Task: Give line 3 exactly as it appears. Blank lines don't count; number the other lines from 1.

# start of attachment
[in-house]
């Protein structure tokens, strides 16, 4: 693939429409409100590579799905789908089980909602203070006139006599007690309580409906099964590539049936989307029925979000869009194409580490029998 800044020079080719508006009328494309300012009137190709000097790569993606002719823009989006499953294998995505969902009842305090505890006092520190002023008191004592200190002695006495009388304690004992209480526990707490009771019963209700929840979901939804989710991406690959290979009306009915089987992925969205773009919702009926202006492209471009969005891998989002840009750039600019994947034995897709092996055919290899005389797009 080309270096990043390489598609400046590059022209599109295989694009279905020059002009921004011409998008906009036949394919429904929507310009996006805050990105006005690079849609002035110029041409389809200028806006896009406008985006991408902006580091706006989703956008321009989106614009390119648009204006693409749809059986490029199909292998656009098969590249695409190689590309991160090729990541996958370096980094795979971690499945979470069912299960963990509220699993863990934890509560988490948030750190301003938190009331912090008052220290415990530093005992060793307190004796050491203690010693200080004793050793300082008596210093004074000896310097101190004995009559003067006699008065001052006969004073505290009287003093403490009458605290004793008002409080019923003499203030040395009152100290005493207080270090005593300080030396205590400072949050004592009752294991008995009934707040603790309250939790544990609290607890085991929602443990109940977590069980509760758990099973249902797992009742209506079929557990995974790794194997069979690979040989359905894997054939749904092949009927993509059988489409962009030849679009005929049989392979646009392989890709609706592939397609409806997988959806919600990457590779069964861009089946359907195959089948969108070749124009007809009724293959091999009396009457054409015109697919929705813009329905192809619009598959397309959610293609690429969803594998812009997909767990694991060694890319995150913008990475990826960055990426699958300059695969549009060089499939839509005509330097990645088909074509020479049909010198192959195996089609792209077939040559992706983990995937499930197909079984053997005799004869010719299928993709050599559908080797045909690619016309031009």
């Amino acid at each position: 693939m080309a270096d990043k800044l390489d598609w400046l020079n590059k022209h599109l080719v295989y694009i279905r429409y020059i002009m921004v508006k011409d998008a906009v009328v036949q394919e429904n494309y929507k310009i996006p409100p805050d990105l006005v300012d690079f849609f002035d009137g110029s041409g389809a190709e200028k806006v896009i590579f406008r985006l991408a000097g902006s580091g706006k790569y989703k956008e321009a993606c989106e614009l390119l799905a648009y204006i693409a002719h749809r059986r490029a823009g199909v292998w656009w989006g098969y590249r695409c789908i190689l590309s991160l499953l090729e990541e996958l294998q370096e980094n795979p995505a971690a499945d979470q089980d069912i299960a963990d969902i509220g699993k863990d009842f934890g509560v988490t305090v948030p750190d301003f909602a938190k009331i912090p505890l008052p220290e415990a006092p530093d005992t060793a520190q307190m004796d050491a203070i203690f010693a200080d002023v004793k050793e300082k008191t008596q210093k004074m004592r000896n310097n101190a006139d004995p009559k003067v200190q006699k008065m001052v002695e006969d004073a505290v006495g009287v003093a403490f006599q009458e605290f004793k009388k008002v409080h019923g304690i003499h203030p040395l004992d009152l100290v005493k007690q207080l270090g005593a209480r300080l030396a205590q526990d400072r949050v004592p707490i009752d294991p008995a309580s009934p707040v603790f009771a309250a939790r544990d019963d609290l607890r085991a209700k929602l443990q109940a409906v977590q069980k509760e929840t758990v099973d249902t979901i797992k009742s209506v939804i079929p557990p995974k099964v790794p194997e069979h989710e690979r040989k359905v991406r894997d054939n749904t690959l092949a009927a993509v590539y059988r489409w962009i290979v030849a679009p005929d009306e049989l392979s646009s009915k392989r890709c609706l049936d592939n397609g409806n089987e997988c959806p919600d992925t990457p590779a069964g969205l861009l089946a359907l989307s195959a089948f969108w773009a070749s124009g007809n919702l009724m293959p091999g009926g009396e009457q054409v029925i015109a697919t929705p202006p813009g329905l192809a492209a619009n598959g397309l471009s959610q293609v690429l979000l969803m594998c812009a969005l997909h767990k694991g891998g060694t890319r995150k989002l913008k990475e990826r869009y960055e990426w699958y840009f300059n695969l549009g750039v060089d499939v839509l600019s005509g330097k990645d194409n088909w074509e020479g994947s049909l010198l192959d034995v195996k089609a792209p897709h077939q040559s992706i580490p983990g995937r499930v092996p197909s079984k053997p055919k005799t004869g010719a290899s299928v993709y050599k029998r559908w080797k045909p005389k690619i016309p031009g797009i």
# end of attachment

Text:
């Amino acid at each position: 693939m080309a270096d990043k800044l390489d598609w400046l020079n590059k022209h599109l080719v295989y694009i279905r429409y020059i002009m921004v508006k011409d998008a906009v009328v036949q394919e429904n494309y929507k310009i996006p409100p805050d990105l006005v300012d690079f849609f002035d009137g110029s041409g389809a190709e200028k806006v896009i590579f406008r985006l991408a000097g902006s580091g706006k790569y989703k956008e321009a993606c989106e614009l390119l799905a648009y204006i693409a002719h749809r059986r490029a823009g199909v292998w656009w989006g098969y590249r695409c789908i190689l590309s991160l499953l090729e990541e996958l294998q370096e980094n795979p995505a971690a499945d979470q089980d069912i299960a963990d969902i509220g699993k863990d009842f934890g509560v988490t305090v948030p750190d301003f909602a938190k009331i912090p505890l008052p220290e415990a006092p530093d005992t060793a520190q307190m004796d050491a203070i203690f010693a200080d002023v004793k050793e300082k008191t008596q210093k004074m004592r000896n310097n101190a006139d004995p009559k003067v200190q006699k008065m001052v002695e006969d004073a505290v006495g009287v003093a403490f006599q009458e605290f004793k009388k008002v409080h019923g304690i003499h203030p040395l004992d009152l100290v005493k007690q207080l270090g005593a209480r300080l030396a205590q526990d400072r949050v004592p707490i009752d294991p008995a309580s009934p707040v603790f009771a309250a939790r544990d019963d609290l607890r085991a209700k929602l443990q109940a409906v977590q069980k509760e929840t758990v099973d249902t979901i797992k009742s209506v939804i079929p557990p995974k099964v790794p194997e069979h989710e690979r040989k359905v991406r894997d054939n749904t690959l092949a009927a993509v590539y059988r489409w962009i290979v030849a679009p005929d009306e049989l392979s646009s009915k392989r890709c609706l049936d592939n397609g409806n089987e997988c959806p919600d992925t990457p590779a069964g969205l861009l089946a359907l989307s195959a089948f969108w773009a070749s124009g007809n919702l009724m293959p091999g009926g009396e009457q054409v029925i015109a697919t929705p202006p813009g329905l192809a492209a619009n598959g397309l471009s959610q293609v690429l979000l969803m594998c812009a969005l997909h767990k694991g891998g060694t890319r995150k989002l913008k990475e990826r869009y960055e990426w699958y840009f300059n695969l549009g750039v060089d499939v839509l600019s005509g330097k990645d194409n088909w074509e020479g994947s049909l010198l192959d034995v195996k089609a792209p897709h077939q040559s992706i580490p983990g995937r499930v092996p197909s079984k053997p055919k005799t004869g010719a290899s299928v993709y050599k029998r559908w080797k045909p005389k690619i016309p031009g797009i």